Demuxers are configured elements in Libav which allow to read the multimedia streams from a particular type of file. When you configure your Libav build, all the supported demuxers are enabled by default. You can list all available ones using the configure option "--list-demuxers". You can disable all the demuxers using the configure option "--disable-demuxers", and selectively enable a single demuxer with the option "--enable-demuxer=DEMUXER", or disable it with the option "--disable-demuxer=DEMUXER". The option "-formats" of the ff* tools will display the list of enabled demuxers. The description of some of the currently available demuxers follows. image2 Image file demuxer. This demuxer reads from a list of image files specified by a pattern. The pattern may contain the string "%d" or "%0Nd", which specifies the position of the characters representing a sequential number in each filename matched by the pattern. If the form "%d0Nd" is used, the string representing the number in each filename is 0-padded and N is the total number of 0-padded digits representing the number. The literal character '%' can be specified in the pattern with the string "%%". If the pattern contains "%d" or "%0Nd", the first filename of the file list specified by the pattern must contain a number inclusively contained between 0 and 4, all the following numbers must be sequential. This limitation may be hopefully fixed. The pattern may contain a suffix which is used to automatically determine the format of the images contained in the files. For example the pattern "img-%03d.bmp" will match a sequence of filenames of the form img-001.bmp, img-002.bmp, ..., img-010.bmp, etc.; the pattern "i%%m%%g-%d.jpg" will match a sequence of filenames of the form i%m%g-1.jpg, i%m%g-2.jpg, ..., i%m%g-10.jpg, etc. The size, the pixel format, and the format of each image must be the same for all the files in the sequence. The following example shows how to use avconv for creating a video from the images in the file sequence img-001.jpeg, img-002.jpeg, ..., assuming an input framerate of 10 frames per second: avconv -i 'img-%03d.jpeg' -r 10 out.mkv Note that the pattern must not necessarily contain "%d" or "%0Nd", for example to convert a single image file img.jpeg you can employ the command: avconv -i img.jpeg img.png applehttp Apple HTTP Live Streaming demuxer. This demuxer presents all AVStreams from all variant streams. The id field is set to the bitrate variant index number. By setting the discard flags on AVStreams (by pressing 'a' or 'v' in avplay), the caller can decide which variant streams to actually receive. The total bitrate of the variant that the stream belongs to is available in a metadata key named "variant_bitrate".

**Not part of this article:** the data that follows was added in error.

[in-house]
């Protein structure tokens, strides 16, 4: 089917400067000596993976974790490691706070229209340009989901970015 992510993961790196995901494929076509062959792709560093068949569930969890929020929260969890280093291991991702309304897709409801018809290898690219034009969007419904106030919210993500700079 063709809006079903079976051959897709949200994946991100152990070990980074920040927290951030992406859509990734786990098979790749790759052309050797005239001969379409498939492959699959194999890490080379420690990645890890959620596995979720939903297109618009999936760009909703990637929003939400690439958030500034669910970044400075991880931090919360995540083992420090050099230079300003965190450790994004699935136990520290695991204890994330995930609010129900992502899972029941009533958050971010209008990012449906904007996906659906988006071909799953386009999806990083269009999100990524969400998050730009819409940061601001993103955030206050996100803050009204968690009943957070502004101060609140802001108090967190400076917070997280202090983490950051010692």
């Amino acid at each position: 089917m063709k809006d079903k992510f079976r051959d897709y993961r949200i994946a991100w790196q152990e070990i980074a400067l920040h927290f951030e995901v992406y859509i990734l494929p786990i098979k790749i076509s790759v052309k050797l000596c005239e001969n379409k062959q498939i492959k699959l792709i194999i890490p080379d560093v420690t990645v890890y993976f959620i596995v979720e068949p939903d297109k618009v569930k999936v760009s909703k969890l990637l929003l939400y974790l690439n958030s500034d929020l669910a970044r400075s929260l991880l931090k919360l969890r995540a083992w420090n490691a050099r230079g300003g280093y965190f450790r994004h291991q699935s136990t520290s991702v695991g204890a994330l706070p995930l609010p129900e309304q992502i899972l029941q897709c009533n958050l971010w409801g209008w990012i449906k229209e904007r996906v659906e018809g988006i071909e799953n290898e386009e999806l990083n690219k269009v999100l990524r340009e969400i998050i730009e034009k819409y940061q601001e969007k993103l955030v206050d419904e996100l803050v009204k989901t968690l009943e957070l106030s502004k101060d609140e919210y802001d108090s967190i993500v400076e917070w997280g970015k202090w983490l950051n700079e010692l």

Muxers are configured elements in Libav which allow writing multimedia streams to a particular type of file. When you configure your Libav build, all the supported muxers are enabled by default. You can list all available muxers using the configure option "--list-muxers". You can disable all the muxers with the configure option "--disable-muxers" and selectively enable / disable single muxers with the options "--enable-muxer=MUXER" / "--disable-muxer=MUXER". The option "-formats" of the ff* tools will display the list of enabled muxers. A description of some of the currently available muxers follows. crc CRC (Cyclic Redundancy Check) testing format. This muxer computes and prints the Adler-32 CRC of all the input audio and video frames. By default audio frames are converted to signed 16-bit raw audio and video frames to raw video before computing the CRC. The output of the muxer consists of a single line of the form: CRC=0xCRC, where CRC is a hexadecimal number 0-padded to 8 digits containing the CRC for all the decoded input frames. For example to compute the CRC of the input, and store it in the file out.crc: avconv -i INPUT -f crc out.crc You can print the CRC to stdout with the command: avconv -i INPUT -f crc - You can select the output format of each frame with avconv by specifying the audio and video codec and format. For example to compute the CRC of the input audio converted to PCM unsigned 8-bit and the input video converted to MPEG-2 video, use the command: avconv -i INPUT -c:a pcm_u8 -c:v mpeg2video -f crc - See also the framecrc muxer. framecrc Per-frame CRC (Cyclic Redundancy Check) testing format. This muxer computes and prints the Adler-32 CRC for each decoded audio and video frame. By default audio frames are converted to signed 16-bit raw audio and video frames to raw video before computing the CRC. The output of the muxer consists of a line for each audio and video frame of the form: stream_index, frame_dts, frame_size, 0xCRC, where CRC is a hexadecimal number 0-padded to 8 digits containing the CRC of the decoded frame. For example to compute the CRC of each decoded frame in the input, and store it in the file out.crc: avconv -i INPUT -f framecrc out.crc You can print the CRC of each decoded frame to stdout with the command: avconv -i INPUT -f framecrc - You can select the output format of each frame with avconv by specifying the audio and video codec and format. For example, to compute the CRC of each decoded input audio frame converted to PCM unsigned 8-bit and of each decoded input video frame converted to MPEG-2 video, use the command: avconv -i INPUT -c:a pcm_u8 -c:v mpeg2video -f framecrc - See also the crc muxer. image2 Image file muxer. The image file muxer writes video frames to image files. The output filenames are specified by a pattern, which can be used to produce sequentially numbered series of files. The pattern may contain the string "%d" or "%0Nd", this string specifies the position of the characters representing a numbering in the filenames. If the form "%0Nd" is used, the string representing the number in each filename is 0-padded to N digits. The literal character '%' can be specified in the pattern with the string "%%". If the pattern contains "%d" or "%0Nd", the first filename of the file list specified will contain the number 1, all the following numbers will be sequential. The pattern may contain a suffix which is used to automatically determine the format of the image files to write. For example the pattern "img-%03d.bmp" will specify a sequence of filenames of the form img-001.bmp, img-002.bmp, ..., img-010.bmp, etc. The pattern "img%%-%d.jpg" will specify a sequence of filenames of the form img%-1.jpg, img%-2.jpg, ..., img%-10.jpg, etc. The following example shows how to use avconv for creating a sequence of files img-001.jpeg, img-002.jpeg, ..., taking one image every second from the input video: avconv -i in.avi -vsync 1 -r 1 -f image2 'img-%03d.jpeg' Note that with avconv, if the format is not specified with the "-f" option and the output filename specifies an image file format, the image2 muxer is automatically selected, so the previous command can be written as: avconv -i in.avi -vsync 1 -r 1 'img-%03d.jpeg' Note also that the pattern must not necessarily contain "%d" or "%0Nd", for example to create a single image file img.jpeg from the input video you can employ the command: avconv -i in.avi -f image2 -frames:v 1 img.jpeg mpegts MPEG transport stream muxer. This muxer implements ISO 13818-1 and part of ETSI EN 300 468. The muxer options are: -mpegts_original_network_id number Set the original_network_id (default 0x0001). This is unique identifier of a network in DVB. Its main use is in the unique identification of a service through the path Original_Network_ID, Transport_Stream_ID. -mpegts_transport_stream_id number Set the transport_stream_id (default 0x0001). This identifies a transponder in DVB. -mpegts_service_id number Set the service_id (default 0x0001) also known as program in DVB. -mpegts_pmt_start_pid number Set the first PID for PMT (default 0x1000, max 0x1f00). -mpegts_start_pid number Set the first PID for data packets (default 0x0100, max 0x0f00). The recognized metadata settings in mpegts muxer are "service_provider" and "service_name". If they are not set the default for "service_provider" is "Libav" and the default for "service_name" is "Service01". avconv -i file.mpg -c copy \ -mpegts_original_network_id 0x1122 \ -mpegts_transport_stream_id 0x3344 \ -mpegts_service_id 0x5566 \ -mpegts_pmt_start_pid 0x1500 \ -mpegts_start_pid 0x150 \ -metadata service_provider="Some provider" \ -metadata service_name="Some Channel" \ -y out.ts null Null muxer. This muxer does not generate any output file, it is mainly useful for testing or benchmarking purposes. For example to benchmark decoding with avconv you can use the command: avconv -benchmark -i INPUT -f null out.null Note that the above command does not read or write the out.null file, but specifying the output file is required by the avconv syntax. Alternatively you can write the command as: avconv -benchmark -i INPUT -f null - matroska Matroska container muxer. This muxer implements the matroska and webm container specs. The recognized metadata settings in this muxer are: title=title name Name provided to a single track language=language name Specifies the language of the track in the Matroska languages form STEREO_MODE=mode Stereo 3D video layout of two views in a single video track mono video is not stereo left_right Both views are arranged side by side, Left-eye view is on the left bottom_top Both views are arranged in top-bottom orientation, Left-eye view is at bottom top_bottom Both views are arranged in top-bottom orientation, Left-eye view is on top checkerboard_rl Each view is arranged in a checkerboard interleaved pattern, Left-eye view being first checkerboard_lr Each view is arranged in a checkerboard interleaved pattern, Right-eye view being first row_interleaved_rl Each view is constituted by a row based interleaving, Right-eye view is first row row_interleaved_lr Each view is constituted by a row based interleaving, Left-eye view is first row col_interleaved_rl Both views are arranged in a column based interleaving manner, Right-eye view is first column col_interleaved_lr Both views are arranged in a column based interleaving manner, Left-eye view is first column anaglyph_cyan_red All frames are in anaglyph format viewable through red-cyan filters right_left Both views are arranged side by side, Right-eye view is on the left anaglyph_green_magenta All frames are in anaglyph format viewable through green-magenta filters block_lr Both eyes laced in one Block, Left-eye view is first block_rl Both eyes laced in one Block, Right-eye view is first For example a 3D WebM clip can be created using the following command line: avconv -i sample_left_right_clip.mpg -an -c:v libvpx -metadata STEREO_MODE=left_right -y stereo_clip.webm segment Basic stream segmenter. The segmenter muxer outputs streams to a number of separate files of nearly fixed duration. Output filename pattern can be set in a fashion similar to image2. Every segment starts with a video keyframe, if a video stream is present. The segment muxer works best with a single constant frame rate video. Optionally it can generate a flat list of the created segments, one segment per line. segment_format format Override the inner container format, by default it is guessed by the filename extension. segment_time t Set segment duration to t seconds. segment_list name Generate also a listfile named name. segment_list_size size Overwrite the listfile once it reaches size entries. avconv -i in.mkv -c copy -map 0 -f segment -list out.list out%03d.nut